If you didn’t know, most white sand you see on some beaches around the world, has at some point in time, passed through a fish called the parrot fish. It’s an amazing ecological role the parrot fish plays.
An interestingly similar ecological role is served by a marine animal with a very leathery skin called the sea cucumber. Professor Ove Hoegh-Guldberg explains why these organisms have such an important role in the marine environment.
Basically, while scavenging for algae or minute aquatic animals, sea cucumbers ingest a lot of sand. As it passes through their bodies, the digestive system increases the pH of the sand, making it more basic. When this comes out, the sand is clean and turned basic. This way it plays a chief role in countering the negative effects of ocean acidification.
It also helps coral reefs survive by supplying them with calcium carbonate (a by product of its digestion process) and helping them maintain a net inflow of calcium carbonate.
The ammonia that comes out also makes the bed more fertile, making it much more suitable for coral reefs to grow.
Watch these underwater vacuum cleaners in action below.
A couple of days back I talked about how standing for a few seconds in a superman position could increase your level of confidence and could help you ace interviews. Today it’s time again to look at a technique to increase performance by fooling your body.
First of all, you need to stop thinking you didn’t sleep well today. That is because the mere act of thinking you slept well makes you perform well. It’s been proven.
In a group where everyone got equal sleep, half of the people were just told by “experts” that they had 29% REM sleep (which is better) and the other half were told that they had only 16% REM sleep (that actually decreases performance). The catch was, they all had slept for equal times and everyone would have had more or less equal percentages of REM cycles. Only, they were told wrong things by “experts”.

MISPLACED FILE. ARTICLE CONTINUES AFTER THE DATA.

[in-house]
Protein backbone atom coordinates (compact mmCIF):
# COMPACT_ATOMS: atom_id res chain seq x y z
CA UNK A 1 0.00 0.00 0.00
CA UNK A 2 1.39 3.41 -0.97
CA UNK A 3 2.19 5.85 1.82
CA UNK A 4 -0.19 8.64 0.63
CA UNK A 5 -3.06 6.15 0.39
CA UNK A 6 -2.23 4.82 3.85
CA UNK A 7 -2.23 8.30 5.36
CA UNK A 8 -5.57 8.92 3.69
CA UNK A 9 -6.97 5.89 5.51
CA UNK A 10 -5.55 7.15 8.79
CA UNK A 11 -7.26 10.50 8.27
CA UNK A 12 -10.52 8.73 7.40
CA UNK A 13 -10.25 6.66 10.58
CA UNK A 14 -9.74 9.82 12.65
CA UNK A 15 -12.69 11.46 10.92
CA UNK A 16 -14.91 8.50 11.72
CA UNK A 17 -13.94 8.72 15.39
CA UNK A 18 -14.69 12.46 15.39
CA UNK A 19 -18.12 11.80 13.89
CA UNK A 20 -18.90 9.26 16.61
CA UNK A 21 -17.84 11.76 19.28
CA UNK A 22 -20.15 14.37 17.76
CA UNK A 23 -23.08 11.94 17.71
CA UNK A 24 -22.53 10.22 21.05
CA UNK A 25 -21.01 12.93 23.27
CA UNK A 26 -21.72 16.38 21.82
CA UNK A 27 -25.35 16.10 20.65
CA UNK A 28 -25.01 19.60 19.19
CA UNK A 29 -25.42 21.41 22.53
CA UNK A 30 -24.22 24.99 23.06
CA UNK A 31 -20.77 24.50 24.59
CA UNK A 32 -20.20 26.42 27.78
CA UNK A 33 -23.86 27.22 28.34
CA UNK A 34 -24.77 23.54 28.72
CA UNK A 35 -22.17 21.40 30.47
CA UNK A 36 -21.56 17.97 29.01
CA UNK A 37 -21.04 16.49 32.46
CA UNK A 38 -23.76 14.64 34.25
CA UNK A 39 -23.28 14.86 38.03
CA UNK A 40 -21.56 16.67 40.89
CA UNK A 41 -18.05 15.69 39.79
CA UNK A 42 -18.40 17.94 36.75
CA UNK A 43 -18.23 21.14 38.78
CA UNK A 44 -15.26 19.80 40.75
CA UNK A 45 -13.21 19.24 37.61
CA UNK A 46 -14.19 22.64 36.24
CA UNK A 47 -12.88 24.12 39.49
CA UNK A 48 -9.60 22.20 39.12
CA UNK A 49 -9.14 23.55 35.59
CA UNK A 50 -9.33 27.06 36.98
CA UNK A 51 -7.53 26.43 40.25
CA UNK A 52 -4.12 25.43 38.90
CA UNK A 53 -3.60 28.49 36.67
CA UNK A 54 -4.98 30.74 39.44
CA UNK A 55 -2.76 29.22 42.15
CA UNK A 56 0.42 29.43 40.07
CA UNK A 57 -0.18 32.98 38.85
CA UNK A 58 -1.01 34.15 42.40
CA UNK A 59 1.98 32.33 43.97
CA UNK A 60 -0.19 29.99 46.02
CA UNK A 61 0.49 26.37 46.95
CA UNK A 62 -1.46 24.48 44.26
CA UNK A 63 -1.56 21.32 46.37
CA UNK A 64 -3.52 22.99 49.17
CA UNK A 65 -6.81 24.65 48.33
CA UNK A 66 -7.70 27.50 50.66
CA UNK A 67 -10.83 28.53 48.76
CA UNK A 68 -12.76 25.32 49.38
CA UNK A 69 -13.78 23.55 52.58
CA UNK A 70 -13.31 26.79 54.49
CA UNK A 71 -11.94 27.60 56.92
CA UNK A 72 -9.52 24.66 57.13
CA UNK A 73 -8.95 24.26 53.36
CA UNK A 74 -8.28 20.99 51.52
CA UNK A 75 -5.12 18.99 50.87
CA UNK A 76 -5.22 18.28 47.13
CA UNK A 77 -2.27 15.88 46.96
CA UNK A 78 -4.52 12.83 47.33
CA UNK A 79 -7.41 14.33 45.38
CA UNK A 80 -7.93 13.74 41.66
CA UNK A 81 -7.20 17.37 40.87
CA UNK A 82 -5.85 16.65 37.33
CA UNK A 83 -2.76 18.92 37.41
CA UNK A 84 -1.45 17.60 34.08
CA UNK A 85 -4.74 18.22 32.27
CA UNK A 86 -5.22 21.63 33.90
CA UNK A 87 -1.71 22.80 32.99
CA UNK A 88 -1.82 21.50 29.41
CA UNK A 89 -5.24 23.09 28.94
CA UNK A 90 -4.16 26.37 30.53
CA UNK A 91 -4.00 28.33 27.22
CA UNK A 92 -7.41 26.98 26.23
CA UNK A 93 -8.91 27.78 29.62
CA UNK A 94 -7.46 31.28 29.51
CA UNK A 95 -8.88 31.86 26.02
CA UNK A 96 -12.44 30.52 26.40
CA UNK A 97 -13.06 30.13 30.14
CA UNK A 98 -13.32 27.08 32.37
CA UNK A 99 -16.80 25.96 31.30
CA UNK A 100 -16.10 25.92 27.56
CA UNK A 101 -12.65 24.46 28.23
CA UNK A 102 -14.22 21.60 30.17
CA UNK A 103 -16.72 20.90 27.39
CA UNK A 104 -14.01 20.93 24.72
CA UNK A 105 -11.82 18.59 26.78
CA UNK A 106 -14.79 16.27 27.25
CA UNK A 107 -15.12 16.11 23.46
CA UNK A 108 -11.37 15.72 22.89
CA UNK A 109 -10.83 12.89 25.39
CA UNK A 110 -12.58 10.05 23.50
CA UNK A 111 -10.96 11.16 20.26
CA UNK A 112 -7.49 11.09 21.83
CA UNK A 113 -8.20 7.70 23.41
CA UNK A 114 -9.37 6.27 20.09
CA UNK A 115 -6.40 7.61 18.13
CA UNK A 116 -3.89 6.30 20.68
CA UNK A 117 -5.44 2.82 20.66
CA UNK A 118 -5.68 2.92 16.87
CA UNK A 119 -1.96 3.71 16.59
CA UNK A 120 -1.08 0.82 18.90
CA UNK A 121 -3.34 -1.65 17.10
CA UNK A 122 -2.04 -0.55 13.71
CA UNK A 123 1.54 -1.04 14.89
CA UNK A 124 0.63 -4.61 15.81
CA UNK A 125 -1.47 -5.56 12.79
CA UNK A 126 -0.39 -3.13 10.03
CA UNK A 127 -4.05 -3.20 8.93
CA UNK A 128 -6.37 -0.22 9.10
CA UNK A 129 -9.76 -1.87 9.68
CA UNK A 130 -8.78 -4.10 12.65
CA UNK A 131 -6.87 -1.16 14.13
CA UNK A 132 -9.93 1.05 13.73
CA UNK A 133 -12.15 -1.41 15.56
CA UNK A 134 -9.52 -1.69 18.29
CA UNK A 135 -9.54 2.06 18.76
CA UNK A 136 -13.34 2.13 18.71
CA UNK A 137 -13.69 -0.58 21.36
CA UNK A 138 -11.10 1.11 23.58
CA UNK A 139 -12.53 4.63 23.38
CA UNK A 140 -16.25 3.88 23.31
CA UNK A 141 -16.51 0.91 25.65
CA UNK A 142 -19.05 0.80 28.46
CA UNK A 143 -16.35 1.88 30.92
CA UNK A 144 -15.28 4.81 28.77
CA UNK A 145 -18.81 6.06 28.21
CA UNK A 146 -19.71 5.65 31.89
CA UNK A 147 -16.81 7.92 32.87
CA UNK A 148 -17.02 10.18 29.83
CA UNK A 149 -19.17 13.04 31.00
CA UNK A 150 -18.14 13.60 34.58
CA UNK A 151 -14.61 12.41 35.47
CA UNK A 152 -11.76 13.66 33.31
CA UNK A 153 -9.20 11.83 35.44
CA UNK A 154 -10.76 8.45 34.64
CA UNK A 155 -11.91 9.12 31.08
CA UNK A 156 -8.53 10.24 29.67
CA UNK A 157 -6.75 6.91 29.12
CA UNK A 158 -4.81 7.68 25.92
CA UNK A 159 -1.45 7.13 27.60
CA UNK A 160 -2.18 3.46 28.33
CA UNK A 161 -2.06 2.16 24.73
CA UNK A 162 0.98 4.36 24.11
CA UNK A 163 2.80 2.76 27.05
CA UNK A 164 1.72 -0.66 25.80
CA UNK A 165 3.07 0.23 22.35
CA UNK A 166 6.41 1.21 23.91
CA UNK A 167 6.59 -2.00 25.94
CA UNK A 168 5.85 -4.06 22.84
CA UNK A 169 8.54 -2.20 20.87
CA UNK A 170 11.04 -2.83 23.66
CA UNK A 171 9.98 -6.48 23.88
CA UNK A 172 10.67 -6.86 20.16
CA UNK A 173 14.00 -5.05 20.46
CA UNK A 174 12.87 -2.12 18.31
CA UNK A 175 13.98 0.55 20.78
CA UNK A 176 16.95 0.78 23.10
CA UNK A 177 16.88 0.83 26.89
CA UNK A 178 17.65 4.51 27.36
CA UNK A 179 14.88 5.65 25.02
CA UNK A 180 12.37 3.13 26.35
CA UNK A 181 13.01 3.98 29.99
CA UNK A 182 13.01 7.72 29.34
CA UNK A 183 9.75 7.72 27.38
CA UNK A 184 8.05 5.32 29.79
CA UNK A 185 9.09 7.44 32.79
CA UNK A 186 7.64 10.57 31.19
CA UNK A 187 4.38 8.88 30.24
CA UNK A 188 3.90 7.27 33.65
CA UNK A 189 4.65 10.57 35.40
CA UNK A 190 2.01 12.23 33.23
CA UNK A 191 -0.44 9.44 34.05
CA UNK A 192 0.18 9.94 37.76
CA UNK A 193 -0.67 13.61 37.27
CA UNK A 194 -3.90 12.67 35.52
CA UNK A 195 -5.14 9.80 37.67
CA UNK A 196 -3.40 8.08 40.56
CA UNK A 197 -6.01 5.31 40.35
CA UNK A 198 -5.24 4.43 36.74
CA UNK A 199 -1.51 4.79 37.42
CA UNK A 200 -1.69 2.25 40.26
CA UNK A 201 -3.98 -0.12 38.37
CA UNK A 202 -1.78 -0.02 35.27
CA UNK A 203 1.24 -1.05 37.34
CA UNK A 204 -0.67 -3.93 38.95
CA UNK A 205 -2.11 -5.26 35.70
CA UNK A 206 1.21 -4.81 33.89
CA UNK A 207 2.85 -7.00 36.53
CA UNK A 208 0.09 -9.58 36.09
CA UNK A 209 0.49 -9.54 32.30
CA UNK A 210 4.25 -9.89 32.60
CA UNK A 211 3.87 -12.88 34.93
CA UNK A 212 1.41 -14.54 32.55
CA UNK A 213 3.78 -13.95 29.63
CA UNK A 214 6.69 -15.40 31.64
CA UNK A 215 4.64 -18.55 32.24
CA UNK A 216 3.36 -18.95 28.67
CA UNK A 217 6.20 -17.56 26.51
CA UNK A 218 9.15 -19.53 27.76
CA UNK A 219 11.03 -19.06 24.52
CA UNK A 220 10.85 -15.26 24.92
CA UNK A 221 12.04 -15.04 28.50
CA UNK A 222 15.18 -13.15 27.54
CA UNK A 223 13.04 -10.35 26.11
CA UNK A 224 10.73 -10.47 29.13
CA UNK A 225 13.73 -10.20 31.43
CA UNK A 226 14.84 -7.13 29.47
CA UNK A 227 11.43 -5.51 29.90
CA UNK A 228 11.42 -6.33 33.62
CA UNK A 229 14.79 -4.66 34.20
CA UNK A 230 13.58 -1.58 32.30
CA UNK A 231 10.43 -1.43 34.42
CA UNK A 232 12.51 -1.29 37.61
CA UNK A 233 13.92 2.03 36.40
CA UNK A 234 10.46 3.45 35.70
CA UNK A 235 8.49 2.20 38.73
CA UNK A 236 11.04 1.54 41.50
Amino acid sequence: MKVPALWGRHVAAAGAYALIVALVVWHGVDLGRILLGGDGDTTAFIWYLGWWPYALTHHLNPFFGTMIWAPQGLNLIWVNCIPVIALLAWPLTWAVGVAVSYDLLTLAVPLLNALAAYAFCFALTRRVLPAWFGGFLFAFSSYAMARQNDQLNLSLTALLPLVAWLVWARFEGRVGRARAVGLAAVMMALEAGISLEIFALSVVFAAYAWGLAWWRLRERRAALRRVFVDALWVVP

This word of mouth coming from the “experts” actually affected the performance of these two groups. The group that was told they had a greater percentage of REM sleep performed well. And the group that was told they did sleep as well as the first group didn’t perform as good. I’m assuming both the groups were first informed about how the percentage of REM sleep affects performance.
So, stop cribbing about how tired and sleepy you are.
Here’s an image of a contraption. It is basically a long stick hinged at one end and is free to move about the other. At the end of it rests a ball. Near the ball there’s also a cup fastened to the stick. The big stick is lifted up high and is temporarily supported by a small stick.
Now, what do you think would happen when the temporary support is removed? Normally, it would be very intuitive to think that the cup and the ball would fall at the same speed. In other words, nothing fascinating would happen. Both would fall and the ball would roll away…no?
However, something very unexpected happens when the support is removed. Something that, in a jiffy demonstrates some very important concepts of physics like centre of mass, torque and acceleration.
The big wooden stick (with the fastened cup) falls and it falls faster than the ball. Actually it falls and also rotates. As a result of the swing, the cup comes under the ball just before ball reaches it and the ball ends up inside it.
Under the influence of the same gravitational force, irrespective of the mass, the cup and the ball must have fallen at the same rate, as predicted by Galileo? What really happens? The video explains…